Hosting weddings on board the heritage vessel has proved both popular with guests and beneficial for the society. Many groups have been able to come on board and enjoy the vessel, helping to promote both the ship and the society that maintains it, allowing the society to reach a much wider demographic, and not merely traditional museum-goers. Funds from wedding rentals are directed back to the restoration project, allowing upgrades to the museum and displays. The visitor experience is improved as a direct result. The upgraded appearance of the ship drives more enquiries and bookings, creating a cycle that reinforces the preservation and enjoyment of the ship. Wedding rentals have proven to be well aligned with our mission to protect the heritage of the Okanagan, and represent a new chapter in the restoration and preservation of the S.S. Sicamous for future generations. More info: www.sssicamous.ca or contact Jessie Dunlop at 250-492-0403 or email@example.com
Our house is on Cambridge Street in Fairfield, close to the Dallas Road waterfront and a block from Beacon Hill Park. The house 1 2 dates to 1912 or 1903 , depending on if you ask my husband or me. In the early 1990s we restored many of its character-defining elements and earned a Hallmark Society Award for this work. Every few months we host a musical house concert in the wood-paneled dining room. Our house is transformed into an intimate performance space as our wood-paneled entryway—with its restored stairway overlooked by a large stained-glass window— makes for a welcoming entry for our patrons. The dining room with its wonderful acoustics hosts the stage, and we extend the living room by opening panelled pocket doors to join two rooms, providing seating for up to forty. Our kitchen and den become a green room where musicians store instruments, practice, and relax before the show. We receive many compliments on the lovely ambiance of our historic rooms. People mention the warmth of the wood paneling; the character of the beamed ceiling; the beauty of the arts and crafts light fixtures; the colour and fineness of our two fireplaces. Others mention how wonderful it is to hear live music in such an intimate and beautiful setting.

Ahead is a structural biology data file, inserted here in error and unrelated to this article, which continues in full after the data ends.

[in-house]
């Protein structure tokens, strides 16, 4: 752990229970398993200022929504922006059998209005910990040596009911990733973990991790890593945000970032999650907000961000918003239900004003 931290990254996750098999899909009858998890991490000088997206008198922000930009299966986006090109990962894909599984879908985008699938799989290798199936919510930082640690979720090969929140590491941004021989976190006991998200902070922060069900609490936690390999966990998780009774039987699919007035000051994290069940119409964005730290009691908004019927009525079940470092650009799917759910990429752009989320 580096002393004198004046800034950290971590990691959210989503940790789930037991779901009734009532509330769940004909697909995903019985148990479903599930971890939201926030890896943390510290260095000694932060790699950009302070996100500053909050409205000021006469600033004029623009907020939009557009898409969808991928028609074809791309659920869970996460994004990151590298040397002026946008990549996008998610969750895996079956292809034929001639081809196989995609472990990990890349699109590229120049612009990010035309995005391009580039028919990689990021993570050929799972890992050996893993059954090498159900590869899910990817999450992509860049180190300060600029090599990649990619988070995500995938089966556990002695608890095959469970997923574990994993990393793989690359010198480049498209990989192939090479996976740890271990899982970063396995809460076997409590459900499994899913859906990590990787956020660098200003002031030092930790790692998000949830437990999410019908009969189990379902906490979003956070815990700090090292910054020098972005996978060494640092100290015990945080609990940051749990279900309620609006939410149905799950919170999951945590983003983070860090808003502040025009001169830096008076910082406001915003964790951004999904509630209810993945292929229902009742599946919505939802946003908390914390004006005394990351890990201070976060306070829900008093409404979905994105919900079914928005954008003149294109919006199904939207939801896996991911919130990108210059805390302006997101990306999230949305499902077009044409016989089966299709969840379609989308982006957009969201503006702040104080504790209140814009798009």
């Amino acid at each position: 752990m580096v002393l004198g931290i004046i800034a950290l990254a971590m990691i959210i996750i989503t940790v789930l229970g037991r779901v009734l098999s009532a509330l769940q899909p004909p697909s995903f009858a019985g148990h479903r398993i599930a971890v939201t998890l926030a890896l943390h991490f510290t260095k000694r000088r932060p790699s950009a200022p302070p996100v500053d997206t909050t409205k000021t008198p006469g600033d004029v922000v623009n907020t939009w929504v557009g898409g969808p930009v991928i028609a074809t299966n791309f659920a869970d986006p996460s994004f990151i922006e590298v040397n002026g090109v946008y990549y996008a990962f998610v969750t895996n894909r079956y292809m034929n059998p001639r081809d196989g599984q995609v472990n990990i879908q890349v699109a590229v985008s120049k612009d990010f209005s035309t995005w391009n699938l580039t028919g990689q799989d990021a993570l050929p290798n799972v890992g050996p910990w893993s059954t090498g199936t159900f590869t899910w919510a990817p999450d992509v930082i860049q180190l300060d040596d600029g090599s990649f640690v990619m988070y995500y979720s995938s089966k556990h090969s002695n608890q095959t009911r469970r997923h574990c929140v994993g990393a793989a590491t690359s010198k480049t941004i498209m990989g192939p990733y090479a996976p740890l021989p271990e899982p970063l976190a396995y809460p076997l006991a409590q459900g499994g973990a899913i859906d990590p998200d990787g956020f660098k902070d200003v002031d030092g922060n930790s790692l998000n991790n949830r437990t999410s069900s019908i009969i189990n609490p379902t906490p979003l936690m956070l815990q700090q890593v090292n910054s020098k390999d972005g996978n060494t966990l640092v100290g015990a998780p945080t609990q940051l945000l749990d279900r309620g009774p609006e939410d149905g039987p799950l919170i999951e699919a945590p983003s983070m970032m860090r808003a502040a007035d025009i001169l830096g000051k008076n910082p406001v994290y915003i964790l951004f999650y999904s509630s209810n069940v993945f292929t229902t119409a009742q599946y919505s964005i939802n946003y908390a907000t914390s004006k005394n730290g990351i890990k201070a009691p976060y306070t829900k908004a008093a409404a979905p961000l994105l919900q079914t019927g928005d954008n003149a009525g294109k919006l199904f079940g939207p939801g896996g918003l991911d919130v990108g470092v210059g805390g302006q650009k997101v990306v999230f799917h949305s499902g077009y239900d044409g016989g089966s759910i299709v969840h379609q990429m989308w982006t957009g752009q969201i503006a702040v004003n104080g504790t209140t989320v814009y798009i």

1 This date came from a penciled notation “Lowe Bros 1912”
written on one of the boards in a downstairs cupboard. We discovered this during the 1992 restoration.
2 This date came from a penciled notation “July 11, 1903 Geo.
Calder” discovered on a board taken from the roof during the course of adding a dormer.
Huble Homestead —Prince George
Gulf of Georgia Cannery —Steveston
The Royal Hotel —Chilliwack